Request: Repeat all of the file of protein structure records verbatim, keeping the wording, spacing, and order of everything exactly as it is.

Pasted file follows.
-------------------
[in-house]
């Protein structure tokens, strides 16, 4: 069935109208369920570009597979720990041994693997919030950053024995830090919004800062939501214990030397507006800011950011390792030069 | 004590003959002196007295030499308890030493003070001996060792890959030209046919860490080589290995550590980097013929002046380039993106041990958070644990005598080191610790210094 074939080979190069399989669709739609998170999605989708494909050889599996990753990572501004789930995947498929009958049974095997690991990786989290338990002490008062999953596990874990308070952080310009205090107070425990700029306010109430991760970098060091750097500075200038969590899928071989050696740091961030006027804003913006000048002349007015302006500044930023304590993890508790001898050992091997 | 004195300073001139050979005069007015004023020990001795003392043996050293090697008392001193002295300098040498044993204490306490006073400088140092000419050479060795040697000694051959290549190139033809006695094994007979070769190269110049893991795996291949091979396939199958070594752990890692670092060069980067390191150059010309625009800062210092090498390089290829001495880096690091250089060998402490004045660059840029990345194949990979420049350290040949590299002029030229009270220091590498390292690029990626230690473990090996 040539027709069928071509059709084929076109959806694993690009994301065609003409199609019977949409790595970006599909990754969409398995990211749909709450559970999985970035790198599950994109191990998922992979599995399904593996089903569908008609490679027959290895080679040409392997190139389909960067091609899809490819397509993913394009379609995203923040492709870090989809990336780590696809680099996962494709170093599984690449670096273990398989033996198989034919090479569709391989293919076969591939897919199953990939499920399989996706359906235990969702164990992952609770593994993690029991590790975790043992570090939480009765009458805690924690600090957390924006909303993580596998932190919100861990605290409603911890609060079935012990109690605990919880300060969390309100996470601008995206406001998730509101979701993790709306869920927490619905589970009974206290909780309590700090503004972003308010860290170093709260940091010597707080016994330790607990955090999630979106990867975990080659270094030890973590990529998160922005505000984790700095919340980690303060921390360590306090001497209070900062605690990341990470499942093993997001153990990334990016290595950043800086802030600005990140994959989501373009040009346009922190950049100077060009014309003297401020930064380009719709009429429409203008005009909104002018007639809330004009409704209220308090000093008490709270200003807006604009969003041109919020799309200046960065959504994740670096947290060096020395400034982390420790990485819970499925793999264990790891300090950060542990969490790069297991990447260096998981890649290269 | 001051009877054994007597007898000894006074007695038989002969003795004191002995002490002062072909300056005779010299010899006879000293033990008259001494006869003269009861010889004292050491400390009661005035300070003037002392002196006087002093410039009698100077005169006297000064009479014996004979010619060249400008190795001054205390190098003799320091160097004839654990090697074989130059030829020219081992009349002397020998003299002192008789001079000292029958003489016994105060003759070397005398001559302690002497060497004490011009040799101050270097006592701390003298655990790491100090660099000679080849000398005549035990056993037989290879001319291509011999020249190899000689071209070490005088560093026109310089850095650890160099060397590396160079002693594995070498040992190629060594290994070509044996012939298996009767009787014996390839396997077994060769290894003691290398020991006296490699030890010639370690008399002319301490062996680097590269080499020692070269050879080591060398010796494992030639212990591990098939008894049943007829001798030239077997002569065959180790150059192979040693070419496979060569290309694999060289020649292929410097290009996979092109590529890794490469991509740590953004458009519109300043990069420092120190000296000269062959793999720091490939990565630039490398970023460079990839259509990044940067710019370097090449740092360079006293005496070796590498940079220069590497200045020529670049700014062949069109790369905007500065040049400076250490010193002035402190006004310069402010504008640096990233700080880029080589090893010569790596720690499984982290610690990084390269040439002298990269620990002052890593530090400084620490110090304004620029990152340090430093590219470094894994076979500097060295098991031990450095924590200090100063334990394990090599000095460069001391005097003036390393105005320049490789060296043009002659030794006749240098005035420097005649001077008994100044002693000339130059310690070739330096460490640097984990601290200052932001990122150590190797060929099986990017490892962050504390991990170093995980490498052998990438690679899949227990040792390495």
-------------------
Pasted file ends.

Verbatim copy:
[in-house]
């Protein structure tokens, strides 16, 4: 069935109208369920570009597979720990041994693997919030950053024995830090919004800062939501214990030397507006800011950011390792030069 | 004590003959002196007295030499308890030493003070001996060792890959030209046919860490080589290995550590980097013929002046380039993106041990958070644990005598080191610790210094 074939080979190069399989669709739609998170999605989708494909050889599996990753990572501004789930995947498929009958049974095997690991990786989290338990002490008062999953596990874990308070952080310009205090107070425990700029306010109430991760970098060091750097500075200038969590899928071989050696740091961030006027804003913006000048002349007015302006500044930023304590993890508790001898050992091997 | 004195300073001139050979005069007015004023020990001795003392043996050293090697008392001193002295300098040498044993204490306490006073400088140092000419050479060795040697000694051959290549190139033809006695094994007979070769190269110049893991795996291949091979396939199958070594752990890692670092060069980067390191150059010309625009800062210092090498390089290829001495880096690091250089060998402490004045660059840029990345194949990979420049350290040949590299002029030229009270220091590498390292690029990626230690473990090996 040539027709069928071509059709084929076109959806694993690009994301065609003409199609019977949409790595970006599909990754969409398995990211749909709450559970999985970035790198599950994109191990998922992979599995399904593996089903569908008609490679027959290895080679040409392997190139389909960067091609899809490819397509993913394009379609995203923040492709870090989809990336780590696809680099996962494709170093599984690449670096273990398989033996198989034919090479569709391989293919076969591939897919199953990939499920399989996706359906235990969702164990992952609770593994993690029991590790975790043992570090939480009765009458805690924690600090957390924006909303993580596998932190919100861990605290409603911890609060079935012990109690605990919880300060969390309100996470601008995206406001998730509101979701993790709306869920927490619905589970009974206290909780309590700090503004972003308010860290170093709260940091010597707080016994330790607990955090999630979106990867975990080659270094030890973590990529998160922005505000984790700095919340980690303060921390360590306090001497209070900062605690990341990470499942093993997001153990990334990016290595950043800086802030600005990140994959989501373009040009346009922190950049100077060009014309003297401020930064380009719709009429429409203008005009909104002018007639809330004009409704209220308090000093008490709270200003807006604009969003041109919020799309200046960065959504994740670096947290060096020395400034982390420790990485819970499925793999264990790891300090950060542990969490790069297991990447260096998981890649290269 | 001051009877054994007597007898000894006074007695038989002969003795004191002995002490002062072909300056005779010299010899006879000293033990008259001494006869003269009861010889004292050491400390009661005035300070003037002392002196006087002093410039009698100077005169006297000064009479014996004979010619060249400008190795001054205390190098003799320091160097004839654990090697074989130059030829020219081992009349002397020998003299002192008789001079000292029958003489016994105060003759070397005398001559302690002497060497004490011009040799101050270097006592701390003298655990790491100090660099000679080849000398005549035990056993037989290879001319291509011999020249190899000689071209070490005088560093026109310089850095650890160099060397590396160079002693594995070498040992190629060594290994070509044996012939298996009767009787014996390839396997077994060769290894003691290398020991006296490699030890010639370690008399002319301490062996680097590269080499020692070269050879080591060398010796494992030639212990591990098939008894049943007829001798030239077997002569065959180790150059192979040693070419496979060569290309694999060289020649292929410097290009996979092109590529890794490469991509740590953004458009519109300043990069420092120190000296000269062959793999720091490939990565630039490398970023460079990839259509990044940067710019370097090449740092360079006293005496070796590498940079220069590497200045020529670049700014062949069109790369905007500065040049400076250490010193002035402190006004310069402010504008640096990233700080880029080589090893010569790596720690499984982290610690990084390269040439002298990269620990002052890593530090400084620490110090304004620029990152340090430093590219470094894994076979500097060295098991031990450095924590200090100063334990394990090599000095460069001391005097003036390393105005320049490789060296043009002659030794006749240098005035420097005649001077008994100044002693000339130059310690070739330096460490640097984990601290200052932001990122150590190797060929099986990017490892962050504390991990170093995980490498052998990438690679899949227990040792390495």